If someone's heart slows down and won't speed back up we are required to fix that. Our first line treatment is a drug called atropine. Atropine decreases vagal tone, more or less taking the body's brakes away. It's not a gas pedal like epinephrine, it just takes away the feed and breed functions so to speak. If that doesn't work and the patient is symptomatic, chest pain, shortness of breath, dizziness, low blood pressure, then we have to correct this. The way we do that is by using our handy dandy heart monitor to send a small jolt of electricity through their heart 70 times a minute. Essentially we take over the heart beat, which is too slow, and tell it to beat faster with this 70 beat per minute shock therapy. So the patient sits there going. "Ow, ow, ow, ow ,ow." Every time it fires. I imagine this hurts but we give them versed to make them forget and morphine to make them comfortable. You can see their whole chest, and even neck, contracting with each little shock.
We get a page for an intrafacility transport. The city ICU to an ICU about 50 minutes away. Cardiac patient getting paced. We got there, got report, moved the patient to my machines and I took over his pacing. The patient was concious but heavily medicated and the pacer was set extraordinarily high. The doc said it was the only way they could get capture. So we loaded up and head to the big city hospital with the lights and sirens on. The trip was completely uneventful. The patient did fine and the roads were clear.
We got to the hospital ICU and met the patient's new nurse. I have to say, right from the start we did not hit it off. She was griping about this nurse and that nurse, and the secretary wasn't doing her job, she had to come off break to come get this patient, why are we here early, and on and on and on. Whatever. I don't get paid to care about her problems, only about my patient's problems. I shake my head and she jumps down my throat, "Why aren't you moving him, get him moved over now!" Really? My partner, the patient, and I all make eye contact. I kind of felt bad for the patient now.
Of course she doesn't lift a finger to help us. As she rifles through the paperwork we transfer the patient to the new bed and start moving equipment. All of the sudden she's in my face again. "Why don't you have the right paperwork!?! You are supposed to be health care professionals, you should know what paperwork you need!" Now I'm getting pissed. I asked her what she was looking for and she told me. I showed her where it was, she just missed it. Instead of being grateful she gripes some more and indicates it was my fault she missed it.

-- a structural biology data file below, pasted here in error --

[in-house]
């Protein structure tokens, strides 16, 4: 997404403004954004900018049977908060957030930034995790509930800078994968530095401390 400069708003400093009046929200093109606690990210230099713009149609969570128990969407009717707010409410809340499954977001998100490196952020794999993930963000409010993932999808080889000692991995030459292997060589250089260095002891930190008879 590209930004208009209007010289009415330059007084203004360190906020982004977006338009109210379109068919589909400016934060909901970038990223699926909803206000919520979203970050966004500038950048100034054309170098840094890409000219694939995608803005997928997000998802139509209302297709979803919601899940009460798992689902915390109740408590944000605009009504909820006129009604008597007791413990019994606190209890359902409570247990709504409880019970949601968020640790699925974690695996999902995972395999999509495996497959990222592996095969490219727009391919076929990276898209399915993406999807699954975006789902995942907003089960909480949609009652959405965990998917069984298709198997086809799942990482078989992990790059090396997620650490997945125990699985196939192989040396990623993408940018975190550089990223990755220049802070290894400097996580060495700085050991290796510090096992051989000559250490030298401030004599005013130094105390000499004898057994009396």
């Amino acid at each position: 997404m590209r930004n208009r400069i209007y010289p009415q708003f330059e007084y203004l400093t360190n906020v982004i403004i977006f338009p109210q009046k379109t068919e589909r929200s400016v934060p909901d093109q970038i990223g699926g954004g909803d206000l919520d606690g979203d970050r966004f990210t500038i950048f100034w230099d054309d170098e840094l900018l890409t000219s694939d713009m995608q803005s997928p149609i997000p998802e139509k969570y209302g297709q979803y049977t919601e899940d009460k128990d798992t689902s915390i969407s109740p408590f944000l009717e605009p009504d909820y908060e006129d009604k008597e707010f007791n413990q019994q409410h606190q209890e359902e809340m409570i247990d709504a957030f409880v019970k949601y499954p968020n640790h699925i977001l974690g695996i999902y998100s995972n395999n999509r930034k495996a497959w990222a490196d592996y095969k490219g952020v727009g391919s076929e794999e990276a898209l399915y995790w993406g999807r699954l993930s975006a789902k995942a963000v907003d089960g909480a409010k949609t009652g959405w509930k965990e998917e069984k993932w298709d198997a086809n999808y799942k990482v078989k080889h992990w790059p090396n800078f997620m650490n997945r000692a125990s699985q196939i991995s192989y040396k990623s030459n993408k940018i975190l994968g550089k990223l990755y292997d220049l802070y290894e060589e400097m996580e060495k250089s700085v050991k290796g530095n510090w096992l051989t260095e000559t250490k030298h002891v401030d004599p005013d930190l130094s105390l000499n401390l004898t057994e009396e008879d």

I kind of snapped and told her to get her monitor ready, we need to transfer pacing to her machine.
She looked at her monitor and the at my pads and chicken little the sky is falling! We had different machines and the pads were not interchangeable. All it means is that we would have to shut off the pacer for a minute while changing to her machine. While that can be dangerous to a patient being paced, if we timed it right it is not too big of a deal. She's now speaking acid at me. Throwing paperwork down and medical paraphernalia around. I am the devil according to her. All that's wrong in this world is my fault. I should have had the foresight to know that her machine wouldn't match mine and force my company to buy the right kind of heart monitors just prior to this transport. You may think I am embellishing here but I assure you I am not. This woman was possibly the meanest person I had ever met and she was pissed at me. The patient is now looking rather alarmed and is throwing looks my way suggesting I take him to another hospital and my partner is standing in the corner steaming.
The nurse looked at me and said "WELL!! What are you waiting for?" With that she stomped over to the patient and ripped both pacer pads off his chest violently, pulling two big patches of chest hair off the poor man. Wait! It's still on! I promise I tried to warn her but she was moving too quickly. Both pacer pads slapped together on her right hand, one on top, one on bottom. And those things are sticky. She suddenly yelped and convulsed, followed immediately by another yelp, and another. Then she screamed and began shaking her hand in front of her, rapidly hopping across the room in a very animated imitation of a rabbit on speed. She got faster and faster and louder and louder. We were stunned. Speechless. Frozen. Am I really seeing this?
After a few moments of her spasmodic break dance across the room I reached over and turned the pacer off. The nurse doubled over gasping for breath, ripped the pads off and ran from the room. The patient giggled. Then my partner giggled. I could feel the twitch of a smile and couldn't help myself. We started laughing, and laughing and then laughing some more. We were in there braying, honking snorting, eyes watering and falling over. Couldn't have happened to a better person.
I then remember the patient's not getting paced so I looked at the monitor and his heart rate was normal. I checked his pressure and that was good too. Huh. Looks like she fixed him. His color was better and he was in good humor now. A few minutes later a different nurse came in and introduced herself as the patient's new nurse and we never saw the other one again.